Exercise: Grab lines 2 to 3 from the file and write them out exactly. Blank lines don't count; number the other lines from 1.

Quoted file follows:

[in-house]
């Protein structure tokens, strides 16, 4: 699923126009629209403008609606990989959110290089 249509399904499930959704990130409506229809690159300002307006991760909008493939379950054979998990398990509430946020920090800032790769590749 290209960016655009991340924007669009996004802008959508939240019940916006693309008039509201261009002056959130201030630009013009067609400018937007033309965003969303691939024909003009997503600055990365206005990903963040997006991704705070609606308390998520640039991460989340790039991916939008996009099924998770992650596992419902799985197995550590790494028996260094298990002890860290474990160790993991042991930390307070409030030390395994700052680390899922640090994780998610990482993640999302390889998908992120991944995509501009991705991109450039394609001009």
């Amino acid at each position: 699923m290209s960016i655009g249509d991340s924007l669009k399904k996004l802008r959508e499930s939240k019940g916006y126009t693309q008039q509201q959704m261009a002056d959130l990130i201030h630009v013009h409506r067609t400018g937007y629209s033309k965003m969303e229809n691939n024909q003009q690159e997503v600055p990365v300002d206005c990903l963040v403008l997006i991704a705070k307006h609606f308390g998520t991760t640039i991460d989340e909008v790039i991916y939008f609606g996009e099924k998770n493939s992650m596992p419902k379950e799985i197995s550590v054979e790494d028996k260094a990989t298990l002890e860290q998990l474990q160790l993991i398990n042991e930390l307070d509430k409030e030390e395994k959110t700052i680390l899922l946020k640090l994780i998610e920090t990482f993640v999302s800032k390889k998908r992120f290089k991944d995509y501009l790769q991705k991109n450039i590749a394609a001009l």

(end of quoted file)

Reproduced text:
């Protein structure tokens, strides 16, 4: 699923126009629209403008609606990989959110290089 249509399904499930959704990130409506229809690159300002307006991760909008493939379950054979998990398990509430946020920090800032790769590749 290209960016655009991340924007669009996004802008959508939240019940916006693309008039509201261009002056959130201030630009013009067609400018937007033309965003969303691939024909003009997503600055990365206005990903963040997006991704705070609606308390998520640039991460989340790039991916939008996009099924998770992650596992419902799985197995550590790494028996260094298990002890860290474990160790993991042991930390307070409030030390395994700052680390899922640090994780998610990482993640999302390889998908992120991944995509501009991705991109450039394609001009």
């Amino acid at each position: 699923m290209s960016i655009g249509d991340s924007l669009k399904k996004l802008r959508e499930s939240k019940g916006y126009t693309q008039q509201q959704m261009a002056d959130l990130i201030h630009v013009h409506r067609t400018g937007y629209s033309k965003m969303e229809n691939n024909q003009q690159e997503v600055p990365v300002d206005c990903l963040v403008l997006i991704a705070k307006h609606f308390g998520t991760t640039i991460d989340e909008v790039i991916y939008f609606g996009e099924k998770n493939s992650m596992p419902k379950e799985i197995s550590v054979e790494d028996k260094a990989t298990l002890e860290q998990l474990q160790l993991i398990n042991e930390l307070d509430k409030e030390e395994k959110t700052i680390l899922l946020k640090l994780i998610e920090t990482f993640v999302s800032k390889k998908r992120f290089k991944d995509y501009l790769q991705k991109n450039i590749a394609a001009l």